Cape May
By Victor Block

After strolling along a lovely stretch of Atlantic Ocean beach that fronts Cape May, New Jersey, my wife and I decided to check out some of the town’s other attractions.

We dropped by the towering lighthouse, which has beamed warnings to ships since 1859. We visited a World War II lookout tower that was built to help aim coastal artillery at German submarines, which ventured too close to shore. We strolled through Cape May Point State Park, an area of dunes, marsh and forest, which is a resting place for sea and shore birds during their annual migration.

All of this was before we immersed ourselves in the primary appeal that brings most visitors to Cape May. That is its renowned collection of Victorian architecture.

Native Americans were there when English explorer Henry Hudson showed up in 1609. He was followed by Cornelis Mey, a Dutch adventurer, captain and fur trader who, during 1611-1614, charted the region and for whom the town is named. By 1630, the Dutch West India Company purchased land from the Native Americans and established a fishing and whaling settlement.

Fast-forward about two centuries and Cape May began to adopt its role as a popular summer destination for well-to-do vacationers from nearby cities. Private wooden cottages and hotels were constructed. The town was promoted as America’s First Seaside Resort.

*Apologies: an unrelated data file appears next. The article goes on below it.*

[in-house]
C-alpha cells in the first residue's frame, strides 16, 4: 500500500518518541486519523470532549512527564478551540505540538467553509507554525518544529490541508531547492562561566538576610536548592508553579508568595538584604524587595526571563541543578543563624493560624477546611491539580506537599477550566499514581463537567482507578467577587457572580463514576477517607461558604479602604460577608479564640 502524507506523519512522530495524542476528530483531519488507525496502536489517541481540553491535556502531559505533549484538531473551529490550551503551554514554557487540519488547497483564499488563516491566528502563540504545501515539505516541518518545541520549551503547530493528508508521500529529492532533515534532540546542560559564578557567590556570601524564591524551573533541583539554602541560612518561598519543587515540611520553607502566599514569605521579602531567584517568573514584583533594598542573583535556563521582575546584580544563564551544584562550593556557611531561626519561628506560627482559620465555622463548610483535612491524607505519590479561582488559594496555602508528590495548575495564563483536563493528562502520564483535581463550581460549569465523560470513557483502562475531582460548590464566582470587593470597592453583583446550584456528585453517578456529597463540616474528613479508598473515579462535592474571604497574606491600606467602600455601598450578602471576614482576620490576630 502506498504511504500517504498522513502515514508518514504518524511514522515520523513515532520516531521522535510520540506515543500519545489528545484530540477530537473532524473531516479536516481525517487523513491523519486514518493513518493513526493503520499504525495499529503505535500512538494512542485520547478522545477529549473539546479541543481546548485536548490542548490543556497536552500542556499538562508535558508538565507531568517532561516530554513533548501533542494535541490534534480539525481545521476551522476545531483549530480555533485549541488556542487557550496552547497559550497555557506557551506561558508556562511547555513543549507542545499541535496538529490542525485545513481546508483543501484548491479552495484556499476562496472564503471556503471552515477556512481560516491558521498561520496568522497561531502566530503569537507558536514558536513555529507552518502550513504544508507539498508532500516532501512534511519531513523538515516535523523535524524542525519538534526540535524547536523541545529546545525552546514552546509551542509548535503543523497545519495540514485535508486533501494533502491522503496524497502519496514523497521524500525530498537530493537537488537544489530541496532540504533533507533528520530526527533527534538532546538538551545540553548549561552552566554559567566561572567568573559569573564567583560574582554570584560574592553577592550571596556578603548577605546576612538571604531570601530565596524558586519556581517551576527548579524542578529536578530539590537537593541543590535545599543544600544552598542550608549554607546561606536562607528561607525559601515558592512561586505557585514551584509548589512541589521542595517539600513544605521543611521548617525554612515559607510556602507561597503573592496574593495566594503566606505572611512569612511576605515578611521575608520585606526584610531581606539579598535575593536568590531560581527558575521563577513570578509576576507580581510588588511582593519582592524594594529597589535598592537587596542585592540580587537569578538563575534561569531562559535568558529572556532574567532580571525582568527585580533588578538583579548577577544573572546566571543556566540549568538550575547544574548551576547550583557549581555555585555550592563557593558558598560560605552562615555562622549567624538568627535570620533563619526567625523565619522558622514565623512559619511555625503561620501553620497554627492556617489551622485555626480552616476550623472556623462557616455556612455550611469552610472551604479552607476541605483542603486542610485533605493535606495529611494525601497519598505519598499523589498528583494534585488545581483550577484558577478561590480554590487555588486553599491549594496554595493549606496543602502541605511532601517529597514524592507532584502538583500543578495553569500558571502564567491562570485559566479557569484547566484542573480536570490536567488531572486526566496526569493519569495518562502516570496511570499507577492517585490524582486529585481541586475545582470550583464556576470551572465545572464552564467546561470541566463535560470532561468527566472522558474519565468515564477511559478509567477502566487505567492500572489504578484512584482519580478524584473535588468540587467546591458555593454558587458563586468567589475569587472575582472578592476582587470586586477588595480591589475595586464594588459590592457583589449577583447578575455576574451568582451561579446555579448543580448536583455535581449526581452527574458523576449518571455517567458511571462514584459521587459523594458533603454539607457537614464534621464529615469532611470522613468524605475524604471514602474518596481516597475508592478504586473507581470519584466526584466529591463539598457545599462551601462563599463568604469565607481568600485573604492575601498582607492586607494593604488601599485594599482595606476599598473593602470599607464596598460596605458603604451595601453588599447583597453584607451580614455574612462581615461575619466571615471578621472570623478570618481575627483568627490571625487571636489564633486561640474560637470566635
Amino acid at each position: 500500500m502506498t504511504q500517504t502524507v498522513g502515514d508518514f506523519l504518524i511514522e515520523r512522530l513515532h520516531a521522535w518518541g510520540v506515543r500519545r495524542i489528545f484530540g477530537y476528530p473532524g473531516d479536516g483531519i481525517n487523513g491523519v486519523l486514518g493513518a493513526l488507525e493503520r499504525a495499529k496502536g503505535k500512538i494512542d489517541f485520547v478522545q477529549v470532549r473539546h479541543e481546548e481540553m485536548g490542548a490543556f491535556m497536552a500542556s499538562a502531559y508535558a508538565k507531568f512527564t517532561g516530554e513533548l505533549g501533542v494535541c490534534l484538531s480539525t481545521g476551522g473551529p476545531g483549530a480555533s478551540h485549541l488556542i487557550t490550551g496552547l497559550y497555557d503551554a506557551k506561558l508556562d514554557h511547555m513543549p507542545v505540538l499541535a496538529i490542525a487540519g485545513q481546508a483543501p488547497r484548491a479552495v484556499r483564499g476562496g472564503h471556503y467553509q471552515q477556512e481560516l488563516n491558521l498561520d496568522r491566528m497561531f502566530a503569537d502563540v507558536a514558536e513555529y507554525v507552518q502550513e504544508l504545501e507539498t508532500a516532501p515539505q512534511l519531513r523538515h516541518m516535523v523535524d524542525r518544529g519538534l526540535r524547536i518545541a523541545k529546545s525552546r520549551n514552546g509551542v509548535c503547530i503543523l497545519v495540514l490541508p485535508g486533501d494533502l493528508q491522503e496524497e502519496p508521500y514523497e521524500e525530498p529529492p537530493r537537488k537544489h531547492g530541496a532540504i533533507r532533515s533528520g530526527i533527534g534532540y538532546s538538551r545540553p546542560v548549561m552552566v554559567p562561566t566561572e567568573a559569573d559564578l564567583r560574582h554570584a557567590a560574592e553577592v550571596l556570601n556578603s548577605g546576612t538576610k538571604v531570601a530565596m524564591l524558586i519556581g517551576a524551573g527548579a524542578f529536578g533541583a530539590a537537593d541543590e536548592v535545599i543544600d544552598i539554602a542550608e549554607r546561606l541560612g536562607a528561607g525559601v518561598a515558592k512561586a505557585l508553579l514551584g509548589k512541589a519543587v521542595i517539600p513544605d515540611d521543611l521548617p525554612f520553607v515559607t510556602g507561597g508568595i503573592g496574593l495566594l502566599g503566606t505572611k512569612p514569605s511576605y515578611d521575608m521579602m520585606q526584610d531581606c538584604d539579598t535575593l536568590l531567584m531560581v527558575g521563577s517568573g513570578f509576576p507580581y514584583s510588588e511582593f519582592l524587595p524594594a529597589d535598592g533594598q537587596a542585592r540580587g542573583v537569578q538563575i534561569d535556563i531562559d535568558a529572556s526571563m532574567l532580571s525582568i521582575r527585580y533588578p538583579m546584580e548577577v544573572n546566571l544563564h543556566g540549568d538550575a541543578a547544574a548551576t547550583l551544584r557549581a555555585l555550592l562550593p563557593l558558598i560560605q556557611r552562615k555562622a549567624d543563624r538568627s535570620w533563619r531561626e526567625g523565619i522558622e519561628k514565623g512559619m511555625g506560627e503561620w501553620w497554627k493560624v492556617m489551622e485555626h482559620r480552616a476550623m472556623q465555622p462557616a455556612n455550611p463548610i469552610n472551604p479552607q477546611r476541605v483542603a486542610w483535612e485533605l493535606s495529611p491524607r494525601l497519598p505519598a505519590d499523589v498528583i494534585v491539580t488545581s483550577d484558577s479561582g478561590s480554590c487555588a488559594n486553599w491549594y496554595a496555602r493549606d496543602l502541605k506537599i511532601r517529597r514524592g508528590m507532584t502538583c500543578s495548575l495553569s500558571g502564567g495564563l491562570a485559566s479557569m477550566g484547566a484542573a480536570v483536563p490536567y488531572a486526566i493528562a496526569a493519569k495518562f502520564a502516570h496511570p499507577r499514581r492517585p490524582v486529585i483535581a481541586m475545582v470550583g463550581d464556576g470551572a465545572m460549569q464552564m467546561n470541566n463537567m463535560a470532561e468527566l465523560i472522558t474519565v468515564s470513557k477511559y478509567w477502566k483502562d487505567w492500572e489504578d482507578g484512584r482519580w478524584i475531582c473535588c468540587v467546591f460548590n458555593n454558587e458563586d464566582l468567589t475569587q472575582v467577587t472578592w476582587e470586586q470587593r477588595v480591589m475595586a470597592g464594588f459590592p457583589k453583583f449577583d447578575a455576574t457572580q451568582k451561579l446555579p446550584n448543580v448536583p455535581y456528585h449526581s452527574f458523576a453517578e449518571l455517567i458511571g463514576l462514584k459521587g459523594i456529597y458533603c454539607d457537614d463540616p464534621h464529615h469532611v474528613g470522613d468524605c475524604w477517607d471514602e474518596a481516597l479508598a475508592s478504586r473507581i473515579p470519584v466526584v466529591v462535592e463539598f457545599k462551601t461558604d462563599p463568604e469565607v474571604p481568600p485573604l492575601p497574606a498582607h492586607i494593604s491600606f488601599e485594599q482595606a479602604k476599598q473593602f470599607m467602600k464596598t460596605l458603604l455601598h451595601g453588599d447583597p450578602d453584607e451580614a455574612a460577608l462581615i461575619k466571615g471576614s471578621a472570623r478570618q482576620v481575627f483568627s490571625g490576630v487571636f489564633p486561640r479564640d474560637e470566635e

When a massive fire destroyed much of the town in 1878, it was rebuilt as the architectural treasure it is today. Because the ornate Victorian style was in vogue at the time, many structures exhibit that vernacular, with intricate detailing, gable roofs, round towers and other wild, and at times whimsical, adornments. Deep bold colors add the finishing touch.

As a result of this concentration of Victorian architecture—more than 600 beautifully preserved buildings—Cape May is designated as a National Historic Landmark. It’s the only town in the country to be entirely recognized as a National Historic District.

We spent much time meandering through this eclectic collection of fun and fanciful homes, shops and B&Bs. Our itinerary also included the historic Emlen Physick mansion, the Harriet Tubman Museum, which shared stories of slavery and abolitionist activism in New Jersey, and a stroll down the Washington Street Mall with its incredible line-up of nearly 100 one-of-a-kind shops, galleries and eateries.

Visit Cape May MAC (Museums, Arts, Culture) at to learn more about planning your next trip to this nostalgic and beautiful section of the Jersey shore.